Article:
Basics of working in Singapore

 

 

Singapore’s recent economic growth spurt has opened up numerous job opportunities for both locals and foreigners. The government is also aiming at increasing the population from the current 5.4 million to 7 million people and is looking for foreign talent to contribute to this population growth. This has resulted in relatively flexible immigration policy which further encourages the hiring of foreign talent. Currently, the biomedical sciences industry is one of the fastest growing industries. Other thriving industries include the electronics, chemical, engineering, and IT industries.

While tertiary education will help any job seeker in finding employment, this is also an important consideration in the Ministry of Manpower’s review of one’s educational history when determining whether or not to approve an Employment Pass application. In general, fluency in English is also a basic requirement as English is Singapore’s language of administration.

Job Search

There are numerous avenues for finding employment in Singapore. The ‘Classified’ section of the daily newspaper, The Straits Times, and job search Internet sites are popular means for this. There are also employment agencies and headhunting firms one may approach. Lastly, there are associations designed to assist expats to find work, such as the Career Resource Centre for Expatriates (CRCE) by the American Association of Singapore.

A foreigner entering Singapore is typically granted a 14- or 30-day social visit pass. If you anticipate having to stay longer to seek employment, you may apply for an Employment Pass Eligibility Certificate (EPEC) with the Ministry of Manpower. This pass allows you to stay in the country for up to one year for the purpose of seeking employment.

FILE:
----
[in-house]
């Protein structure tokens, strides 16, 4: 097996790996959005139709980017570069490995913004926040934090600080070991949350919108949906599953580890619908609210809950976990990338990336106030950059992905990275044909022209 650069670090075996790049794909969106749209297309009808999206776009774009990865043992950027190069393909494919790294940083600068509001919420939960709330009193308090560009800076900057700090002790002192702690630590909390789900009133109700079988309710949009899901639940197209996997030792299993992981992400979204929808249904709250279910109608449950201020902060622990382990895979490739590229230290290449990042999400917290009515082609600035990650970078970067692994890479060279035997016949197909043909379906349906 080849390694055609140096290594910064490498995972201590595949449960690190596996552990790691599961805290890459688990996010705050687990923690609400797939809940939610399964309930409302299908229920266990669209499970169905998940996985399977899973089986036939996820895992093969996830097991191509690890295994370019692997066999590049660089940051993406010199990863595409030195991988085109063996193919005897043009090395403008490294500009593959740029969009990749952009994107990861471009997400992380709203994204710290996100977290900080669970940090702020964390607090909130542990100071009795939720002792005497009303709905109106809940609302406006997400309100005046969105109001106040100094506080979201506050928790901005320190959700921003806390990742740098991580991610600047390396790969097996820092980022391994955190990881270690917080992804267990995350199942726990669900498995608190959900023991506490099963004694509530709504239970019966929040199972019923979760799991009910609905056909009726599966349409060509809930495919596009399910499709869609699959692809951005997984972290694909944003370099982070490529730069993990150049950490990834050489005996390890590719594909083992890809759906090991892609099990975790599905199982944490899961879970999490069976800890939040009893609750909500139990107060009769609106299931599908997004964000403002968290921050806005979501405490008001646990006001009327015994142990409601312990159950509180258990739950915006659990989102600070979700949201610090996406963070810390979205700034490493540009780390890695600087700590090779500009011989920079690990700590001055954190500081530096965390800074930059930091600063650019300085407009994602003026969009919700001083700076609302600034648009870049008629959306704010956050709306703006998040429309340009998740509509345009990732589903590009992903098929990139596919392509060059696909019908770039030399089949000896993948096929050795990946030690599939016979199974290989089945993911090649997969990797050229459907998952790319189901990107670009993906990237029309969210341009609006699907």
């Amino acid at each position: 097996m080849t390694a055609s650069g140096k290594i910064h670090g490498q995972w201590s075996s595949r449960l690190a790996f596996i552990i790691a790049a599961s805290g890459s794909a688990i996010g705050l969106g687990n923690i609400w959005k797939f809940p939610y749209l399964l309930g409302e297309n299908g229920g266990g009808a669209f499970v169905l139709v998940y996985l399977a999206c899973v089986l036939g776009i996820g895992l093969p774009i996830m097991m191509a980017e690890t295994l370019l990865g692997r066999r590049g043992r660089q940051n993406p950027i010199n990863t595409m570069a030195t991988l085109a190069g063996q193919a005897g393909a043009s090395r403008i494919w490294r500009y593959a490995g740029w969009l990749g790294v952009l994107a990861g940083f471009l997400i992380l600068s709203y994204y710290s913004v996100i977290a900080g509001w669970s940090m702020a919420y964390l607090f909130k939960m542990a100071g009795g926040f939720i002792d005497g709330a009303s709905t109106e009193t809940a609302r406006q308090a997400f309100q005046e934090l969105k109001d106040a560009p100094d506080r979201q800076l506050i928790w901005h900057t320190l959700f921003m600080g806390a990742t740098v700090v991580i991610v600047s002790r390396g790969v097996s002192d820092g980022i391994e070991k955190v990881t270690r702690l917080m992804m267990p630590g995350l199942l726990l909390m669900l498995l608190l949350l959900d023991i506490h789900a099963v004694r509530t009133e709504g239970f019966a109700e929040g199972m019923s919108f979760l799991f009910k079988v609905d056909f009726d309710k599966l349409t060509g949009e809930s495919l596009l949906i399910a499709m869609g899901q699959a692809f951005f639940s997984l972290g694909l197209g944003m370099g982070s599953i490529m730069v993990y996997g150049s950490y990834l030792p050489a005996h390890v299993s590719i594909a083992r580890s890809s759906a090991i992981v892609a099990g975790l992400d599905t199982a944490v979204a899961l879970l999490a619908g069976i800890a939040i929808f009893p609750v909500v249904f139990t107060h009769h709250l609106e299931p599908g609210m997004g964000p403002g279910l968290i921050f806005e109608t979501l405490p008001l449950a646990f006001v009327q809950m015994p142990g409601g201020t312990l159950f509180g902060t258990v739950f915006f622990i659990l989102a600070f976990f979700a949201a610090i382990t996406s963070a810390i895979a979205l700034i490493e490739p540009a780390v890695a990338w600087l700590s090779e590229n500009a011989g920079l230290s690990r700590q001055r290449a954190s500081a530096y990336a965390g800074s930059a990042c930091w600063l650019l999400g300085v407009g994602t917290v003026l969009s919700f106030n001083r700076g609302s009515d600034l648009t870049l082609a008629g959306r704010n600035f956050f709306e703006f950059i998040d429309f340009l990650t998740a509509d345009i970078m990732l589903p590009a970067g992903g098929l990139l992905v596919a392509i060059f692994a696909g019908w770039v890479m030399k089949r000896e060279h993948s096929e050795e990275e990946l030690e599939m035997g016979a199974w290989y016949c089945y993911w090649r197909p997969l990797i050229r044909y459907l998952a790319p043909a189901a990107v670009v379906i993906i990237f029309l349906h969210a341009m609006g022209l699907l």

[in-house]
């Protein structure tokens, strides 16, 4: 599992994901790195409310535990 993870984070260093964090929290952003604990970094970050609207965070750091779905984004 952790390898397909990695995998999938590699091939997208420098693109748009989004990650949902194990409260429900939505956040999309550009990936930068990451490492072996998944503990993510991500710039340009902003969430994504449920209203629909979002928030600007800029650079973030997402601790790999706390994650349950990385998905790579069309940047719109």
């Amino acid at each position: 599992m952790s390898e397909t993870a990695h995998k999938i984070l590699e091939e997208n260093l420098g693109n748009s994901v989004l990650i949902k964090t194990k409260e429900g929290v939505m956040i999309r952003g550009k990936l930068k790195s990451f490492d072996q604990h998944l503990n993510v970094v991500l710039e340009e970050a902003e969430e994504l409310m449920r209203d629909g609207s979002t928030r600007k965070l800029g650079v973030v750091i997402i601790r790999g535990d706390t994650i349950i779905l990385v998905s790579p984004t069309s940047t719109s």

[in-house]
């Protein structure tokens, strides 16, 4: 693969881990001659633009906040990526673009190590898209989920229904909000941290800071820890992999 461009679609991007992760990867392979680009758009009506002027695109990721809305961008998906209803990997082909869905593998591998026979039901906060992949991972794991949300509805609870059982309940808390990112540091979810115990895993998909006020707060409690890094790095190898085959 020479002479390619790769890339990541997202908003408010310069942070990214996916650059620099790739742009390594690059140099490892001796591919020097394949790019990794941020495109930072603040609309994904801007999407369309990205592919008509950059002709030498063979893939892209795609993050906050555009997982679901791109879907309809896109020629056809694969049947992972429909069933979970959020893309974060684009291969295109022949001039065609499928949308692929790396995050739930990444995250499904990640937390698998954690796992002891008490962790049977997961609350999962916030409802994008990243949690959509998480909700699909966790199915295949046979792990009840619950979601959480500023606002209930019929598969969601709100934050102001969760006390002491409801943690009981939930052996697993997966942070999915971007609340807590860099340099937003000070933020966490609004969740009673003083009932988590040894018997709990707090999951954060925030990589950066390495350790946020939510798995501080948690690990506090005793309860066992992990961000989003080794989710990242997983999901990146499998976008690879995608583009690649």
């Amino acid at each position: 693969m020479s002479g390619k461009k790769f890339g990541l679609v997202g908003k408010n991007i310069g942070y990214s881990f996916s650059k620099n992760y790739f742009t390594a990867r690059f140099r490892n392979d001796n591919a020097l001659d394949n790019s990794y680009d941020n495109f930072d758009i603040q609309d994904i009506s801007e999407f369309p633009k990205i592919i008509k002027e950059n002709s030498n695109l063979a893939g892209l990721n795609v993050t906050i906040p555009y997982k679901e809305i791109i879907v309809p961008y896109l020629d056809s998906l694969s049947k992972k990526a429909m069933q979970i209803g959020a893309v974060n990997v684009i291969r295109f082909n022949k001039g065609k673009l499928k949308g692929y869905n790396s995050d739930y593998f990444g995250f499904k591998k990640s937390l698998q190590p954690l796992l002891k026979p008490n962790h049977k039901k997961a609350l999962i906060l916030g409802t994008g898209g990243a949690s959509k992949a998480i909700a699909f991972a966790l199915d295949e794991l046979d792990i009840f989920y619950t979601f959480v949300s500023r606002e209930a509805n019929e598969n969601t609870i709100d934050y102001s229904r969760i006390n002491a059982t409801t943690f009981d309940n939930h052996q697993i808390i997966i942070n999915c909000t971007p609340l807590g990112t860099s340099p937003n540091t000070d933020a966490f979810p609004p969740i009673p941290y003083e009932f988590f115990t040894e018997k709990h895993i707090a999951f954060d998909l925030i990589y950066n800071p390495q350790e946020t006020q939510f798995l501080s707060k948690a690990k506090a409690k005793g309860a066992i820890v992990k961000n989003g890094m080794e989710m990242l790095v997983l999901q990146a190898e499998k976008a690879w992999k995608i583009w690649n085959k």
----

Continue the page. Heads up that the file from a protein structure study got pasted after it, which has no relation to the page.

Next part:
"Singapore is fantastic at bureaucracy. Make sure to fill everything out clearly and completely and you’ll breeze through the process." Kate, Expat in Singapore and Bangkok

Where possible, however, it is always preferable to find employment before moving to Singapore, as there are many settling-in processes that require an Employment Pass in hand (e.g. setting up bank accounts, entering into a tenancy agreement, signing up for a mobile phone plan, etc.)

For foreigners who find employment in Singapore, your company will serve as the sponsoring party for your Employment Pass. There are four categories of Employment Passes available to the foreign hire, based on income earned. The categories are P1, P2, Q, and ‘S’ passes. The category granted by the Ministry of Manpower determines the kind of privileges one has for bringing in accompanying family members.

Online job search sites:

Holidays and Days-off

Although it is not a company requirement for most employees to work on Saturdays, Singaporeans are known to be a hardworking people, and it is not uncommon to work overtime. Most companies provide at least 14 days of leave in a year, while foreign hires on an expatriate package may expect to receive up to one month of home leave in a year.

New Year’s Day

 January 1

Chinese New Year

2 days in January or February

Good Friday

1 day in March or April

Labour Day

May 1

Vesak Day

1 day in May

National Day

August 9

Hari Raya Puasa

1 day in September or October

Deepavali

1 day in October or November

Hari Raya Haji

1 day in November or December

Christmas

December 25

Please note that some dates differ from year to year because the dates are calculated according to the lunar, Islamic, and Indian calendar.